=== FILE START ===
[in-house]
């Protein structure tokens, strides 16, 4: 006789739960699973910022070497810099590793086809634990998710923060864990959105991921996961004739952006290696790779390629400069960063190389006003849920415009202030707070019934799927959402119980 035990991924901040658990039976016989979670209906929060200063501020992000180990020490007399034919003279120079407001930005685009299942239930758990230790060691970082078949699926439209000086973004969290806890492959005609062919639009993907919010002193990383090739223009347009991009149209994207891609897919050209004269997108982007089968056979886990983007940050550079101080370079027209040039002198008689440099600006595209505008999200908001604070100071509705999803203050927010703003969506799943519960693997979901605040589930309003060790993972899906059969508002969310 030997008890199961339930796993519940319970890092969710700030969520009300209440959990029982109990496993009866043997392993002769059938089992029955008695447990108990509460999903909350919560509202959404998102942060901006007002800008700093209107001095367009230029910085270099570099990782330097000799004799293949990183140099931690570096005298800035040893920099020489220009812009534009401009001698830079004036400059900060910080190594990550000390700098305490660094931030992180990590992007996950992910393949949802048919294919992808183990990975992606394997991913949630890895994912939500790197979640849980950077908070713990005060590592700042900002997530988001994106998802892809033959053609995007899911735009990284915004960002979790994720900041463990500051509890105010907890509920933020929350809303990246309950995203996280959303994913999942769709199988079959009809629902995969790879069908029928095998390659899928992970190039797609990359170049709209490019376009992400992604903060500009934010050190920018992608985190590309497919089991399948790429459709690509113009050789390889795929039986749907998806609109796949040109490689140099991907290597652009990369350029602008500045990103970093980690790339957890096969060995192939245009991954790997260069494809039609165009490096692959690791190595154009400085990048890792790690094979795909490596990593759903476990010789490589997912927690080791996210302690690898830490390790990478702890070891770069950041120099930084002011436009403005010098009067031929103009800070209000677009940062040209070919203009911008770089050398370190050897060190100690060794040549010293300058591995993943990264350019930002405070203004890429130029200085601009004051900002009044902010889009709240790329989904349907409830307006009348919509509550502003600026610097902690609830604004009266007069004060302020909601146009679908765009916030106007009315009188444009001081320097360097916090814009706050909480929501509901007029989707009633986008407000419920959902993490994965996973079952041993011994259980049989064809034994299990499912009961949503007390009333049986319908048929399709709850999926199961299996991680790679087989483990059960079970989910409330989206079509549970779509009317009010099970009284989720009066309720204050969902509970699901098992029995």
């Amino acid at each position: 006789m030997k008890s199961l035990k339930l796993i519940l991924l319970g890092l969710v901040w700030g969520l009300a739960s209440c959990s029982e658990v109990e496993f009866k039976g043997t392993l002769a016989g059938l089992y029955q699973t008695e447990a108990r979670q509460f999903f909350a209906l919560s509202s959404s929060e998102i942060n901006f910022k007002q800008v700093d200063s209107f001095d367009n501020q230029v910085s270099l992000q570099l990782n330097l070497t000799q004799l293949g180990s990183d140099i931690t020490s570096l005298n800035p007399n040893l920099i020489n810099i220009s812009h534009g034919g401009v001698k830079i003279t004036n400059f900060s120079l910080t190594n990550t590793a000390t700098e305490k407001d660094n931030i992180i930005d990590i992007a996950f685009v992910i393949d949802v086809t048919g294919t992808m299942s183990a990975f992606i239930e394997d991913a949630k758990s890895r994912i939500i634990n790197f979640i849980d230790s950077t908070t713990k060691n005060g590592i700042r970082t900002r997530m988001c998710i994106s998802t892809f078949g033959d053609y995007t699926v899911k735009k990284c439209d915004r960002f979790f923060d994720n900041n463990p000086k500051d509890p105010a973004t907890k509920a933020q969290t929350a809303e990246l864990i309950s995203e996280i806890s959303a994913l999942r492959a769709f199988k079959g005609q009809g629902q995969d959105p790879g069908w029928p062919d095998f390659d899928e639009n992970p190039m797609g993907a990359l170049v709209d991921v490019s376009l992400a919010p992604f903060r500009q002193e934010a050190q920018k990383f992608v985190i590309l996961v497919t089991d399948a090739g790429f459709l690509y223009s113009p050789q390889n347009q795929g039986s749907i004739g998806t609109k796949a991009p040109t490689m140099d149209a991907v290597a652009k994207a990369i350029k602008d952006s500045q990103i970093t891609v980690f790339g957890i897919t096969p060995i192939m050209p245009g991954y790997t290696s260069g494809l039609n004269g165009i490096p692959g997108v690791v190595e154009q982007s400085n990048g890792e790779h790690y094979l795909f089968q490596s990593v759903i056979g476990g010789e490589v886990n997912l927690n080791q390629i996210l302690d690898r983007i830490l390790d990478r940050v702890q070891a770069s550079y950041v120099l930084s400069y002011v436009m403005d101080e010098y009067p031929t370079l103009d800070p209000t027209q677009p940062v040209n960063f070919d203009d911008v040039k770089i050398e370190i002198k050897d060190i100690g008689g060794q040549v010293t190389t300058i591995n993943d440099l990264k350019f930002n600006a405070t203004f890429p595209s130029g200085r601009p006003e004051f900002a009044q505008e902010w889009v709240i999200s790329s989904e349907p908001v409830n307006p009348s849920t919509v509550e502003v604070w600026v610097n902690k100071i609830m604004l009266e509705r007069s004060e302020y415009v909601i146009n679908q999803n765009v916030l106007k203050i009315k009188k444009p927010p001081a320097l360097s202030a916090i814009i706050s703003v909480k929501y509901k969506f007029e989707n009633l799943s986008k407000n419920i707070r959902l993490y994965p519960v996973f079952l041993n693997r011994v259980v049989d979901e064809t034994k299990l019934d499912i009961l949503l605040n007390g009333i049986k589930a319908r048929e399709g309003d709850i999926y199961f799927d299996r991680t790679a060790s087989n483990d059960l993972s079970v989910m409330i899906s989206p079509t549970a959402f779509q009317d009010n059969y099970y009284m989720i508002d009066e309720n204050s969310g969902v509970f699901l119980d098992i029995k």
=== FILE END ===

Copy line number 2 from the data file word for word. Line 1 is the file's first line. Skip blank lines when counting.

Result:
């Protein structure tokens, strides 16, 4: 006789739960699973910022070497810099590793086809634990998710923060864990959105991921996961004739952006290696790779390629400069960063190389006003849920415009202030707070019934799927959402119980 035990991924901040658990039976016989979670209906929060200063501020992000180990020490007399034919003279120079407001930005685009299942239930758990230790060691970082078949699926439209000086973004969290806890492959005609062919639009993907919010002193990383090739223009347009991009149209994207891609897919050209004269997108982007089968056979886990983007940050550079101080370079027209040039002198008689440099600006595209505008999200908001604070100071509705999803203050927010703003969506799943519960693997979901605040589930309003060790993972899906059969508002969310 030997008890199961339930796993519940319970890092969710700030969520009300209440959990029982109990496993009866043997392993002769059938089992029955008695447990108990509460999903909350919560509202959404998102942060901006007002800008700093209107001095367009230029910085270099570099990782330097000799004799293949990183140099931690570096005298800035040893920099020489220009812009534009401009001698830079004036400059900060910080190594990550000390700098305490660094931030992180990590992007996950992910393949949802048919294919992808183990990975992606394997991913949630890895994912939500790197979640849980950077908070713990005060590592700042900002997530988001994106998802892809033959053609995007899911735009990284915004960002979790994720900041463990500051509890105010907890509920933020929350809303990246309950995203996280959303994913999942769709199988079959009809629902995969790879069908029928095998390659899928992970190039797609990359170049709209490019376009992400992604903060500009934010050190920018992608985190590309497919089991399948790429459709690509113009050789390889795929039986749907998806609109796949040109490689140099991907290597652009990369350029602008500045990103970093980690790339957890096969060995192939245009991954790997260069494809039609165009490096692959690791190595154009400085990048890792790690094979795909490596990593759903476990010789490589997912927690080791996210302690690898830490390790990478702890070891770069950041120099930084002011436009403005010098009067031929103009800070209000677009940062040209070919203009911008770089050398370190050897060190100690060794040549010293300058591995993943990264350019930002405070203004890429130029200085601009004051900002009044902010889009709240790329989904349907409830307006009348919509509550502003600026610097902690609830604004009266007069004060302020909601146009679908765009916030106007009315009188444009001081320097360097916090814009706050909480929501509901007029989707009633986008407000419920959902993490994965996973079952041993011994259980049989064809034994299990499912009961949503007390009333049986319908048929399709709850999926199961299996991680790679087989483990059960079970989910409330989206079509549970779509009317009010099970009284989720009066309720204050969902509970699901098992029995």